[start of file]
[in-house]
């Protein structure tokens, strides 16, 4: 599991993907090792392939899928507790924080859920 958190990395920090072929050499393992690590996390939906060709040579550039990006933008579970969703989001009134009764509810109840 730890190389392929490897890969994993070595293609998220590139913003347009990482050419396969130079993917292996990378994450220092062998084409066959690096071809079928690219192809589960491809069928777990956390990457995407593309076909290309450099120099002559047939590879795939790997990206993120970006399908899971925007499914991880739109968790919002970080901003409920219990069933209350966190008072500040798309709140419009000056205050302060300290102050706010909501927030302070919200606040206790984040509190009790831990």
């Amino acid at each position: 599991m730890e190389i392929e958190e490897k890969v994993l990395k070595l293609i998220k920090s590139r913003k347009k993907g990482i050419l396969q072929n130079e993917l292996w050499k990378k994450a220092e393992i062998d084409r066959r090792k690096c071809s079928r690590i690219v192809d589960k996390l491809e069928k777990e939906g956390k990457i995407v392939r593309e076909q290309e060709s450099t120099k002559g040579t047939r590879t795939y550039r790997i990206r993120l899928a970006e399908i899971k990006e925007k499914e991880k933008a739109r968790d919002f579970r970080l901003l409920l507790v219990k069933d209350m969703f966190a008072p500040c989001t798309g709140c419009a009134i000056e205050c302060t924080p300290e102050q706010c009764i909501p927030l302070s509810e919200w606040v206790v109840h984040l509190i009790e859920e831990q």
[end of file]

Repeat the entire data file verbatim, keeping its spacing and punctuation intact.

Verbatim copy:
[in-house]
């Protein structure tokens, strides 16, 4: 599991993907090792392939899928507790924080859920 958190990395920090072929050499393992690590996390939906060709040579550039990006933008579970969703989001009134009764509810109840 730890190389392929490897890969994993070595293609998220590139913003347009990482050419396969130079993917292996990378994450220092062998084409066959690096071809079928690219192809589960491809069928777990956390990457995407593309076909290309450099120099002559047939590879795939790997990206993120970006399908899971925007499914991880739109968790919002970080901003409920219990069933209350966190008072500040798309709140419009000056205050302060300290102050706010909501927030302070919200606040206790984040509190009790831990």
């Amino acid at each position: 599991m730890e190389i392929e958190e490897k890969v994993l990395k070595l293609i998220k920090s590139r913003k347009k993907g990482i050419l396969q072929n130079e993917l292996w050499k990378k994450a220092e393992i062998d084409r066959r090792k690096c071809s079928r690590i690219v192809d589960k996390l491809e069928k777990e939906g956390k990457i995407v392939r593309e076909q290309e060709s450099t120099k002559g040579t047939r590879t795939y550039r790997i990206r993120l899928a970006e399908i899971k990006e925007k499914e991880k933008a739109r968790d919002f579970r970080l901003l409920l507790v219990k069933d209350m969703f966190a008072p500040c989001t798309g709140c419009a009134i000056e205050c302060t924080p300290e102050q706010c009764i909501p927030l302070s509810e919200w606040v206790v109840h984040l509190i009790e859920e831990q």